Tuesday, March 18, 2014

"Where Are The People Of Color In Children's Books?" and "The Apartheid of Children's Literature": Walter Dean Myers and Christopher Myers Raise Their Voices

Of 3,200 children’s books published in 2013, just 93 were about black people, according to a study by the Cooperative Children’s Book Center at the University of Wisconsin.

Here are two important responses for us each to consider: Walter Dean Myers' opinion piece in the New York Times is "Where Are The People Of Color In Children's Books?"

He speaks, so eloquently, of how

"TODAY I am a writer, but I also see myself as something of a landscape artist. I paint pictures of scenes for inner-city youth that are familiar, and I people the scenes with brothers and aunts and friends they all have met. Thousands of young people have come to me saying that they love my books for some reason or the other, but I strongly suspect that what they have found in my pages is the same thing I found in “Sonny’s Blues.” They have been struck by the recognition of themselves in the story, a validation of their existence as human beings, an acknowledgment of their value by someone who understands who they are. It is the shock of recognition at its highest level."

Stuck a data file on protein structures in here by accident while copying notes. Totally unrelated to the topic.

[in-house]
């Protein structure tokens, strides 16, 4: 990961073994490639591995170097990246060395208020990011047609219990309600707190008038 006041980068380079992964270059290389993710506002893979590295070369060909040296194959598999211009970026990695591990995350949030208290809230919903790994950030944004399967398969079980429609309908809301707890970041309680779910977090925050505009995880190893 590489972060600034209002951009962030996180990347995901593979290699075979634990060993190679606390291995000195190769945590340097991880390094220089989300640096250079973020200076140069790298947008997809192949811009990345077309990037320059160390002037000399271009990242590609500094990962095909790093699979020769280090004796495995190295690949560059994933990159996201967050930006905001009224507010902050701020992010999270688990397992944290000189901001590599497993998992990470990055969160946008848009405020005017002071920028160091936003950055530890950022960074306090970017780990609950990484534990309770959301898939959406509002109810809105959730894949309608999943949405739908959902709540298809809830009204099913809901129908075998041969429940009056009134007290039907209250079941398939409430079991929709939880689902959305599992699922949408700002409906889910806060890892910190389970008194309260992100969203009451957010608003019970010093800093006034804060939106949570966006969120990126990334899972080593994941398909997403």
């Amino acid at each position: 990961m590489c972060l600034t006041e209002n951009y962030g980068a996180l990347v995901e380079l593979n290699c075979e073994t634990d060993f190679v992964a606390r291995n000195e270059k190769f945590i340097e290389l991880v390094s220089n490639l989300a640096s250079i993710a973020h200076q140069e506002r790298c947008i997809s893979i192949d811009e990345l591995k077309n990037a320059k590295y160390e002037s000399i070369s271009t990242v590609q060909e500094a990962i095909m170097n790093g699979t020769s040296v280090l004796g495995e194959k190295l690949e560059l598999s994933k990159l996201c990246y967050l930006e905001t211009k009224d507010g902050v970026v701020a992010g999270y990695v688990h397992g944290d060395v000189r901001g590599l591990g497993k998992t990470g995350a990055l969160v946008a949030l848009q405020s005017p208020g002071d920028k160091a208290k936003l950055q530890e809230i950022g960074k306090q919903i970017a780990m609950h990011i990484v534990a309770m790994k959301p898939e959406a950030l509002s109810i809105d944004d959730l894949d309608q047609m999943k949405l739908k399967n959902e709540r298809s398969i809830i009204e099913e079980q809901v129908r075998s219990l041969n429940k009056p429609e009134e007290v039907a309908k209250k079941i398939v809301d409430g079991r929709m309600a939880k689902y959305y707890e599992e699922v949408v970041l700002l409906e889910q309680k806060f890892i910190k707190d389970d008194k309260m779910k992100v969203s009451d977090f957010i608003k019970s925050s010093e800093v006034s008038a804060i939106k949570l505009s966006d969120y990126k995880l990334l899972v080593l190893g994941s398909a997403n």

And then, Christopher Myers (Walter Dean Myers' son) responds to the same jarring statistical evidence of the lack of characters of color in children's books in his own New York Times piece, "The Apartheid of Children's Literature

Christopher writes about books as maps for a child's sense of possibility, and how, in a world where children of color aren't well represented in all types of children's literature, "The cartography we create with this literature is flawed."

 He also speaks about the villain in this,
"The closest I can get to the orchestrator of the plot — my villain with his ferret — is The Market. Which I think is what they all point to because The Market is so comfortably intangible that no one is worried I will go knocking down any doors. The Market, I am told, just doesn’t demand this kind of book, doesn’t want book covers to look this or that way, and so the representative from (insert major bookselling company here) has asked that we have only text on the book cover because white kids won’t buy a book with a black kid on the cover — or so The Market says, despite millions of music albums that are sold in just that way."
This is an important conversation to have - both externally in our industry and internally, as creators of works for children. How are WE representing the worlds of our stories? What scenes - what maps are we drawing?

Good questions to ask - and then act upon.

Illustrate and Write On,

ps - My thanks to Lesley for the heads-up on these opinion pieces!

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